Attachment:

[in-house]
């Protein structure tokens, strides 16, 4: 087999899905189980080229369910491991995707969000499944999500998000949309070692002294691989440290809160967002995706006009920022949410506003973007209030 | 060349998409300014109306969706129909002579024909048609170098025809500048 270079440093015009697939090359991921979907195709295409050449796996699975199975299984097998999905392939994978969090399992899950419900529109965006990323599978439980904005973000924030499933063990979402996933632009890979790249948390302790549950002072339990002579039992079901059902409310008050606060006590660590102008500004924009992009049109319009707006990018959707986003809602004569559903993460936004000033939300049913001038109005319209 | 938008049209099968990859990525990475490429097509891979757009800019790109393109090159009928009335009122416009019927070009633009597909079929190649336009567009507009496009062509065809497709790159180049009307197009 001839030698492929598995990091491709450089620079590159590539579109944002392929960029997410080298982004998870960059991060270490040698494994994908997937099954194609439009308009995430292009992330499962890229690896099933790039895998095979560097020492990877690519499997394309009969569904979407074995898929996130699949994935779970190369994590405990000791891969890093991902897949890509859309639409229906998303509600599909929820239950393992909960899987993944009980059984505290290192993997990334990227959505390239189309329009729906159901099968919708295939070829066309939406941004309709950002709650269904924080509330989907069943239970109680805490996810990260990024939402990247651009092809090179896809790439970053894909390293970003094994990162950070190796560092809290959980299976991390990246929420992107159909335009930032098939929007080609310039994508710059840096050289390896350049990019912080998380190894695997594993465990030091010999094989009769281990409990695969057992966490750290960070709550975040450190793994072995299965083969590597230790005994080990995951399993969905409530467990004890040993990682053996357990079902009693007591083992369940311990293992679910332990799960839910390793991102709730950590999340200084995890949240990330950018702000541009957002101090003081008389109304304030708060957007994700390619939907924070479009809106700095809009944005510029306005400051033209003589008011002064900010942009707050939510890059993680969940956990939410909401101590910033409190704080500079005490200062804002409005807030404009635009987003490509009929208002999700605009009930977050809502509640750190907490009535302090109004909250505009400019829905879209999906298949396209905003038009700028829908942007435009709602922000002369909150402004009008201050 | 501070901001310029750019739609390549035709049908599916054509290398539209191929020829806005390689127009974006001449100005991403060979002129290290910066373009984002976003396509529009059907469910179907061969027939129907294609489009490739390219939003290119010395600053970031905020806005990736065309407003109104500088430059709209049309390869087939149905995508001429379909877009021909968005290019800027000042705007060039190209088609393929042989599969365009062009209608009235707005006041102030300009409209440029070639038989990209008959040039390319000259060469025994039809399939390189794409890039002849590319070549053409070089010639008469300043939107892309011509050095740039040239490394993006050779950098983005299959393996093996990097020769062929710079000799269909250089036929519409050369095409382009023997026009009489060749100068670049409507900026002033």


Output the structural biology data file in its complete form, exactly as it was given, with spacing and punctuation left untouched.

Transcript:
[in-house]
């Protein structure tokens, strides 16, 4: 087999899905189980080229369910491991995707969000499944999500998000949309070692002294691989440290809160967002995706006009920022949410506003973007209030 | 060349998409300014109306969706129909002579024909048609170098025809500048 270079440093015009697939090359991921979907195709295409050449796996699975199975299984097998999905392939994978969090399992899950419900529109965006990323599978439980904005973000924030499933063990979402996933632009890979790249948390302790549950002072339990002579039992079901059902409310008050606060006590660590102008500004924009992009049109319009707006990018959707986003809602004569559903993460936004000033939300049913001038109005319209 | 938008049209099968990859990525990475490429097509891979757009800019790109393109090159009928009335009122416009019927070009633009597909079929190649336009567009507009496009062509065809497709790159180049009307197009 001839030698492929598995990091491709450089620079590159590539579109944002392929960029997410080298982004998870960059991060270490040698494994994908997937099954194609439009308009995430292009992330499962890229690896099933790039895998095979560097020492990877690519499997394309009969569904979407074995898929996130699949994935779970190369994590405990000791891969890093991902897949890509859309639409229906998303509600599909929820239950393992909960899987993944009980059984505290290192993997990334990227959505390239189309329009729906159901099968919708295939070829066309939406941004309709950002709650269904924080509330989907069943239970109680805490996810990260990024939402990247651009092809090179896809790439970053894909390293970003094994990162950070190796560092809290959980299976991390990246929420992107159909335009930032098939929007080609310039994508710059840096050289390896350049990019912080998380190894695997594993465990030091010999094989009769281990409990695969057992966490750290960070709550975040450190793994072995299965083969590597230790005994080990995951399993969905409530467990004890040993990682053996357990079902009693007591083992369940311990293992679910332990799960839910390793991102709730950590999340200084995890949240990330950018702000541009957002101090003081008389109304304030708060957007994700390619939907924070479009809106700095809009944005510029306005400051033209003589008011002064900010942009707050939510890059993680969940956990939410909401101590910033409190704080500079005490200062804002409005807030404009635009987003490509009929208002999700605009009930977050809502509640750190907490009535302090109004909250505009400019829905879209999906298949396209905003038009700028829908942007435009709602922000002369909150402004009008201050 | 501070901001310029750019739609390549035709049908599916054509290398539209191929020829806005390689127009974006001449100005991403060979002129290290910066373009984002976003396509529009059907469910179907061969027939129907294609489009490739390219939003290119010395600053970031905020806005990736065309407003109104500088430059709209049309390869087939149905995508001429379909877009021909968005290019800027000042705007060039190209088609393929042989599969365009062009209608009235707005006041102030300009409209440029070639038989990209008959040039390319000259060469025994039809399939390189794409890039002849590319070549053409070089010639008469300043939107892309011509050095740039040239490394993006050779950098983005299959393996093996990097020769062929710079000799269909250089036929519409050369095409382009023997026009009489060749100068670049409507900026002033």